Energy Drink Ban: Middlebury College Forbids Sale Of Energy Drinks, Claims They Lead To ‘High-Risk Sexual Activity’

Middlebury College is putting a stop to energy drinks on campus, banning the sale of the caffeine-filled supplements on campus and claiming they are linked to “problematic behavior” and “high-risk sexual activity.”

The Vermont college said ]beginning March 7 they will ban the sale of all so-called energy drinks on campus. This includes Red Bull and 5-Hour ENERGY, the The Middlebury Campus reported.

The decision to ban energy drinks dates back to January, when a staff member brought it up during a community council meeting. There was agreement among school leaders that the sale of energy drinks on campus violated the mission of the college’s dining services, which is to “nourish and nurture today and tomorrow by sustaining mind, body and earth.”

There was some pushback to the idea, the school’s newspaper reported.

“Opposition to this proposal in Community Council debate came mainly from students who believed the removal of energy drinks from campus shelves would violate a student’s right to choose what beverages they consume. Charles Rainey ’19 voiced his concern that this measure would lead to Dining Services ‘controlling what people consume,’ and argued that he and others drink energy drinks responsibly, adding that the removal of the drinks from campus stores was too extreme a means of promoting student well-being.”

Others took issue with the emphasis Middlebury College chose to take in announcing the energy drink ban. College officials warned that these drinks lead to “problematic behavior,” like alcohol abuse and “high-risk sexual activity,” NBC News reported.

A prominent flyer in the college’s Wilson Cafe states, “Energy drink consumption facilitates unhealthy work habits such as prolonged periods of sleeplessness, contributing to a campus culture of stress and unsustainable study habits.”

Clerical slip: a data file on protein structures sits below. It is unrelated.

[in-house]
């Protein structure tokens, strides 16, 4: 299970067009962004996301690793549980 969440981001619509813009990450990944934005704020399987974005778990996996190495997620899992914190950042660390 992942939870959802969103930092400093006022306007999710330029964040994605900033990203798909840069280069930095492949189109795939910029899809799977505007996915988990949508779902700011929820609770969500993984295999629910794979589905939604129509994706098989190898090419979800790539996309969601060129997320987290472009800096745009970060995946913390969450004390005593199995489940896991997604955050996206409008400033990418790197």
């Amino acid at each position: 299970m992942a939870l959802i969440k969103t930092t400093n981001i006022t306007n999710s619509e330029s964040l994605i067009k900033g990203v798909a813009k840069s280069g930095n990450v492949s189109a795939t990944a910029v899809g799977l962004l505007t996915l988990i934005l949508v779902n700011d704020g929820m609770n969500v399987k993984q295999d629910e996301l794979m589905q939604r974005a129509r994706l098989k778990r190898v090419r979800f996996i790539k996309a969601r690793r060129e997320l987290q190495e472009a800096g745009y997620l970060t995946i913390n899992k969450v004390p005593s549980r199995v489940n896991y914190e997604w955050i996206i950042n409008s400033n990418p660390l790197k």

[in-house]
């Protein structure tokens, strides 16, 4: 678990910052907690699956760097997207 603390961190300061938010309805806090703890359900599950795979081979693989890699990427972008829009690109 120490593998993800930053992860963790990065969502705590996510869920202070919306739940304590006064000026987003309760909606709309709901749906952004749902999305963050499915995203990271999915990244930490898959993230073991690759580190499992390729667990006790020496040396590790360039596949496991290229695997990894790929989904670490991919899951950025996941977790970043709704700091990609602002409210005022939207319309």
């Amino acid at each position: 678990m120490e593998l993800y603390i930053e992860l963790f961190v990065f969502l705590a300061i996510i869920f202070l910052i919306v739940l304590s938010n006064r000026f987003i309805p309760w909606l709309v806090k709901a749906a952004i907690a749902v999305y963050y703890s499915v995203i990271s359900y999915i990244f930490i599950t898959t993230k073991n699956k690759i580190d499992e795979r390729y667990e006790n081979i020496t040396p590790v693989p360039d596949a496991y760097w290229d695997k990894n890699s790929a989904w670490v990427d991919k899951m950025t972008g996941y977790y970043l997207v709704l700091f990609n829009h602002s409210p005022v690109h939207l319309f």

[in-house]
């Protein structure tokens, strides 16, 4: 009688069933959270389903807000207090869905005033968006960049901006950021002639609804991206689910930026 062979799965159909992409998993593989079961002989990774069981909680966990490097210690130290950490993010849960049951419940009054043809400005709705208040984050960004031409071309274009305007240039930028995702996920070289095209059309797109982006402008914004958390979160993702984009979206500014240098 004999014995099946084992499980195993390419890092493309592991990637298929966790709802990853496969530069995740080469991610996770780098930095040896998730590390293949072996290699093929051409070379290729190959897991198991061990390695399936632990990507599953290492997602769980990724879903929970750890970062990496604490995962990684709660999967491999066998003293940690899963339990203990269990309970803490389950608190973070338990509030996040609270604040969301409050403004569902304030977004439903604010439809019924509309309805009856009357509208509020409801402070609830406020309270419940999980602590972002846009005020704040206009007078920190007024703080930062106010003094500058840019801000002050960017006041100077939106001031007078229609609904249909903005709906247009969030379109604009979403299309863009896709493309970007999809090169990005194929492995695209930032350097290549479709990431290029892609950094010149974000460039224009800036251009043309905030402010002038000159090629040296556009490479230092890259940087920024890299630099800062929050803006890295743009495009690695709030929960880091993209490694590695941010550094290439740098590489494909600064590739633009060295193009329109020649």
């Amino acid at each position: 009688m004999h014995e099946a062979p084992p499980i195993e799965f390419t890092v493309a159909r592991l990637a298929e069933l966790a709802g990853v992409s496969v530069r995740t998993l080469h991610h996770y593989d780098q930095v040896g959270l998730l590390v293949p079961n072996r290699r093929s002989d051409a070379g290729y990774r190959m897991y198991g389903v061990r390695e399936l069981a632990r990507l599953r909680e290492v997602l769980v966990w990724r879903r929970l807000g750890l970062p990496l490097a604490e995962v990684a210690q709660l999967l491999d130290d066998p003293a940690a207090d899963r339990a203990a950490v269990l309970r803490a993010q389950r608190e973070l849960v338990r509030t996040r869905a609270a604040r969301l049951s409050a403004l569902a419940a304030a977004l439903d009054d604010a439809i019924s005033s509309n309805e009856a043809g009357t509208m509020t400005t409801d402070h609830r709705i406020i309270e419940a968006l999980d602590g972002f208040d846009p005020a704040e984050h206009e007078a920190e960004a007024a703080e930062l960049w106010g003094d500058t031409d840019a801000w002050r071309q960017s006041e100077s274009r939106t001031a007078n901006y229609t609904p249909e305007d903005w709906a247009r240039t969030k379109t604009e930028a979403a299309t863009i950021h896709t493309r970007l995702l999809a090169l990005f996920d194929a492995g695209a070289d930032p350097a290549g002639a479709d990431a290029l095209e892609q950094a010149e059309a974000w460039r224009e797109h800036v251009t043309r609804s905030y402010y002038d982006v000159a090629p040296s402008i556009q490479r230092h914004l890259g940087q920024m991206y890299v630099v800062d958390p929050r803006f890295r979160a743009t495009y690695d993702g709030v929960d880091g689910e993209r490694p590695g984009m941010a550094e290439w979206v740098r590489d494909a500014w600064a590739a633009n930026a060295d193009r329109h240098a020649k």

“Energy drink consumption facilitates unhealthy work habits such as prolonged periods of sleeplessness, contributing to a campus culture of stress and unsustainable study habits,” read a flyer distributed by school officials.

Middlebury College isn’t the only campus to call for a ban on energy drinks. A study published last year by a consumer advocacy group found that these drinks can be harmful to kids and adolescents and said these products should not be sold or marketed to children under 18.

“Something needs to be done to reduce the dangers of these products to children,” Jennifer Harris, a co-author of the study and director of marketing initiatives at the Rudd Center for Food Policy and Obesity at the University of Connecticut, told USA Today. “Companies say these products are safe to market and sell to children as young as 12, but the evidence says otherwise.”

The study found that kids who drink these drinks suffer health, social, emotional, and behavioral problems, and that the use of energy drinks is becoming more prevalent.

“Energy drink sales continue to explode in the U.S. and globally. The global energy drink industry leaped to about $27.5 billion last year from about $3.8 billion in 1999, reports Euromonitor, a market research specialist. Within the beverage industry, where soft drink sales continue to decline, much of the growth comes from energy drinks.

“Sales of energy drinks jumped 53% between 2007 and 2012, according to the study, which claims to be the first to fully examine existing research, particularly on the marketing of energy drinks to youth under 18. Energy drink brands spent $282 million in advertising in all media in 2012, about 2.5 times the amount spent in 2008, the study notes.”

Other places are already taking action. In Latvia, sales of energy drinks are now restricted to people over 18.


The energy drink ban at Middlebury College won’t stop students from sipping on a Red Bull if they really want to. The measure only prohibits the university from selling energy drinks in campus stores and cafeterias, but doesn’t prohibit students from drinking them.

[Photo by Justin Sullivan/Getty Images]